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Old 09-14-2004, 02:24 AM   #1
Abbaddon
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A few newb questions


I'm running Slack 10.0

I'm interested in running a web/ftp server.

What would I need to do in order for htis to work?

It's a full install.
 
Old 09-14-2004, 02:33 AM   #2
Bruce Hill
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If you ask like that you aren't ready to run a server.
 
Old 09-14-2004, 02:34 AM   #3
realjustin
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In order to run a web server you must make sure Apache is running. Open up a terminal, or hit CTRL-ALT-F1 (CTRL-ALT-F7 will take you back into X Windows), and do

ls -l /etc/rc.d/rc.httpd

That will show the permissions of the executable that will serve your web page. If it shows something like

-rw-r--r-- 1 root ....

Then Apache is not running. To fix this, change into root user (su) and do

chmod a+x /etc/rc.d/rc.httpd

Then when you do ls -l /etc/rc.d/rc.httpd you will get something like

-rwxr-xr-x 1 root ....

For you the next step will be simply to restart your computer. If you don't want to restart you can do

/etc/rc.d/rc.httpd restart

And that will start Apache. I don't know if you've worked with apache before, but on Slack 10 the web pages are placed in /var/www/htdocs. To make sure it's working type into the address bar of a browser the IP of the machine you have installed Slack onto. It will show an Apache web page if you are sucessful. From here, you can throw anything you want into /var/www/htdocs and serve them. Getting your page onto the net somehow is another story, but there are a few cool ways, like checking out www.dyndns.org, or creating some scripts to constantly update any free web service you have an account with your server's IP. Then those free services (www.t35.com for one) will actually direct to your home server, and you won't have the stupid bandwidth caps or storage limits. If you get far into this, I can give you a set of scripts to do this for you.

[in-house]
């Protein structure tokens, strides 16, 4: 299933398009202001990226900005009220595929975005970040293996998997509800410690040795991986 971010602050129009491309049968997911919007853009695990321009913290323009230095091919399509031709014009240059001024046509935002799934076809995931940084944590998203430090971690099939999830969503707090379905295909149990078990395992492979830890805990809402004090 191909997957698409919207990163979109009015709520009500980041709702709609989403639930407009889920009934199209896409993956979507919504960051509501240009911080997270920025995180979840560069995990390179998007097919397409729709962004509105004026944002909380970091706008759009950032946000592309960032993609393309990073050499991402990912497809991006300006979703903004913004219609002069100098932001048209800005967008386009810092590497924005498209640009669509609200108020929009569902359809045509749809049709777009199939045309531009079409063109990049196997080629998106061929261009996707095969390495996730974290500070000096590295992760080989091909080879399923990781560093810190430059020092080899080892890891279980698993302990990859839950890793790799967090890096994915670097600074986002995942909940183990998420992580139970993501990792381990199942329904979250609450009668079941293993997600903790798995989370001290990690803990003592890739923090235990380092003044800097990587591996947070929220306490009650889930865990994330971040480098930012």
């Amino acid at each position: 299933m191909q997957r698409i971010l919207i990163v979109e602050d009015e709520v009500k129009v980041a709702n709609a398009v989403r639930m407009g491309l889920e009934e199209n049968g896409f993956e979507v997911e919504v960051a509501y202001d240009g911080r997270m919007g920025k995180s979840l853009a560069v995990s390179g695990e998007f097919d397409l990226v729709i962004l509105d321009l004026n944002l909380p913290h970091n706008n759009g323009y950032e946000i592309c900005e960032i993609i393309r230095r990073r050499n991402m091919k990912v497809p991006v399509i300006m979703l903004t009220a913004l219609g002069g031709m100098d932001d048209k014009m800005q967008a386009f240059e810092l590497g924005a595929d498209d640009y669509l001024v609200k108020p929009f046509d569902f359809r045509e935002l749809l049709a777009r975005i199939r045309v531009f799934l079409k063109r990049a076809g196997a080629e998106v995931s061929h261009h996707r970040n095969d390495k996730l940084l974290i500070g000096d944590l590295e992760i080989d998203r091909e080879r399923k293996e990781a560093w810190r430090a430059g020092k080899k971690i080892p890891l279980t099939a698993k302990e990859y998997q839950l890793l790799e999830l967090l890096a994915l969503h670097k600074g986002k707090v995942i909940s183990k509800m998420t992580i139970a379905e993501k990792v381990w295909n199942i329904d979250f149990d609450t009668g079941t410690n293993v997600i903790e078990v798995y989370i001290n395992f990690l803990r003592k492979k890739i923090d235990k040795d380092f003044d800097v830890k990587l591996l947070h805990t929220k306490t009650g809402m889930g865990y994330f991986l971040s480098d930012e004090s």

Old 09-14-2004, 02:38 AM   #4
sether
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yeah, like chinaman said, maybe you're not ready to setup a server. but if you want to look into it, check out this tutorial for web servers: http://www.linuxplanet.com/linuxplanet/tutorials/212/1/ and this one for ftp: http://www.siliconvalleyccie.com/lin...ftp-server.htm
 
Old 09-14-2004, 02:43 AM   #5
Abbaddon
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Quote:
Originally posted by realjustin
In order to run a web server you must make sure Apache is running. Open up a terminal, or hit CTRL-ALT-F1 (CTRL-ALT-F7 will take you back into X Windows), and do

ls -l /etc/rc.d/rc.httpd

That will show the permissions of the executable that will serve your web page. If it shows something like

-rw-r--r-- 1 root ....

Then Apache is not running. To fix this, change into root user (su) and do

chmod a+x /etc/rc.d/rc.httpd

Then when you do ls -l /etc/rc.d/rc.httpd you will get something like

-rwxr-xr-x 1 root ....

For you the next step will be simply to restart your computer. If you don't want to restart you can do

/etc/rc.d/rc.httpd restart

And that will start Apache. I don't know if you've worked with apache before, but on Slack 10 the web pages are placed in /var/www/htdocs. To make sure it's working type into the address bar of a browser the IP of the machine you have installed Slack onto. It will show an Apache web page if you are sucessful. From here, you can throw anything you want into /var/www/htdocs and serve them. Getting your page onto the net somehow is another story, but there are a few cool ways, like checking out www.dyndns.org, or creating some scripts to constantly update any free web service you have an account with your server's IP. Then those free services (www.t35.com for one) will actually direct to your home server, and you won't have the stupid bandwidth caps or storage limits. If you get far into this, I can give you a set of scripts to do this for you.

Thanks, that worked. I'm quite familiar with dyndns. Apache is running. However how would I set something up for perhaps shell users using hte public_html with an addy like mydomain.com/~shelluser?
 
Old 09-14-2004, 03:10 AM   #6
btmiller
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Usually that's set up with the default install of the WWW server. If not, check out the UserDir configuration option and add the appropriate setting to your httpd.conf. Something like:

UserDir public_html

and it you'll want to add a new set of directory rules for public_html directories, i.e.:

<Directory /h*/*/public_html>
// stuff
</Directory>

consult the Apache documentation for more details. If you're going to run a public WWW server, please take time to understand how to secure it so it can't be easily broken in to. Of late, Apache seems pretty safe out of the box (at least I find myself not tweaking much past the initial install), but it's good to know the concepts and such. The Apache Web site has good info. See also sites like securityfocus.com.
 
Old 09-14-2004, 06:26 AM   #7
bobbens
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if you know spanish check out this very detailed guide: http://libertonia.escomposlinux.org/.../14/3425/90951 .
 
  


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